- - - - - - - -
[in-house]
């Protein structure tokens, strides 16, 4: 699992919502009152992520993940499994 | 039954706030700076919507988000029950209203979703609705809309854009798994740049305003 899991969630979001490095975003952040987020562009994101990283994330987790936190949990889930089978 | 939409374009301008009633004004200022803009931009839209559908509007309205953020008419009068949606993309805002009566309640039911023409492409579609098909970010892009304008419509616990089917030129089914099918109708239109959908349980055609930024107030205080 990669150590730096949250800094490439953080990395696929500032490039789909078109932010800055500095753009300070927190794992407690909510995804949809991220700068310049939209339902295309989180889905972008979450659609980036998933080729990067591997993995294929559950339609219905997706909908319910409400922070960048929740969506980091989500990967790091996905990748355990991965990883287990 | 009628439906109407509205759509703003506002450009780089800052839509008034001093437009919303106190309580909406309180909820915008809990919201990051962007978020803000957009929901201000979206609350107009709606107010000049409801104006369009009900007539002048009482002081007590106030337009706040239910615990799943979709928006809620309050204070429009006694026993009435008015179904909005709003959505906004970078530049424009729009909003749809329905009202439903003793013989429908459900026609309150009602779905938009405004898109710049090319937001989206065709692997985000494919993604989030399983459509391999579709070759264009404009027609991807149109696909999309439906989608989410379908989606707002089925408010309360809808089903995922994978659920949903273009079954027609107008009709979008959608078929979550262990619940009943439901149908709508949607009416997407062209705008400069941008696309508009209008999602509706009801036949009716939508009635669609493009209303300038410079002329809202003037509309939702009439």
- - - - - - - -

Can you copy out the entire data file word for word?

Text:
[in-house]
């Protein structure tokens, strides 16, 4: 699992919502009152992520993940499994 | 039954706030700076919507988000029950209203979703609705809309854009798994740049305003 899991969630979001490095975003952040987020562009994101990283994330987790936190949990889930089978 | 939409374009301008009633004004200022803009931009839209559908509007309205953020008419009068949606993309805002009566309640039911023409492409579609098909970010892009304008419509616990089917030129089914099918109708239109959908349980055609930024107030205080 990669150590730096949250800094490439953080990395696929500032490039789909078109932010800055500095753009300070927190794992407690909510995804949809991220700068310049939209339902295309989180889905972008979450659609980036998933080729990067591997993995294929559950339609219905997706909908319910409400922070960048929740969506980091989500990967790091996905990748355990991965990883287990 | 009628439906109407509205759509703003506002450009780089800052839509008034001093437009919303106190309580909406309180909820915008809990919201990051962007978020803000957009929901201000979206609350107009709606107010000049409801104006369009009900007539002048009482002081007590106030337009706040239910615990799943979709928006809620309050204070429009006694026993009435008015179904909005709003959505906004970078530049424009729009909003749809329905009202439903003793013989429908459900026609309150009602779905938009405004898109710049090319937001989206065709692997985000494919993604989030399983459509391999579709070759264009404009027609991807149109696909999309439906989608989410379908989606707002089925408010309360809808089903995922994978659920949903273009079954027609107008009709979008959608078929979550262990619940009943439901149908709508949607009416997407062209705008400069941008696309508009209008999602509706009801036949009716939508009635669609493009209303300038410079002329809202003037509309939702009439």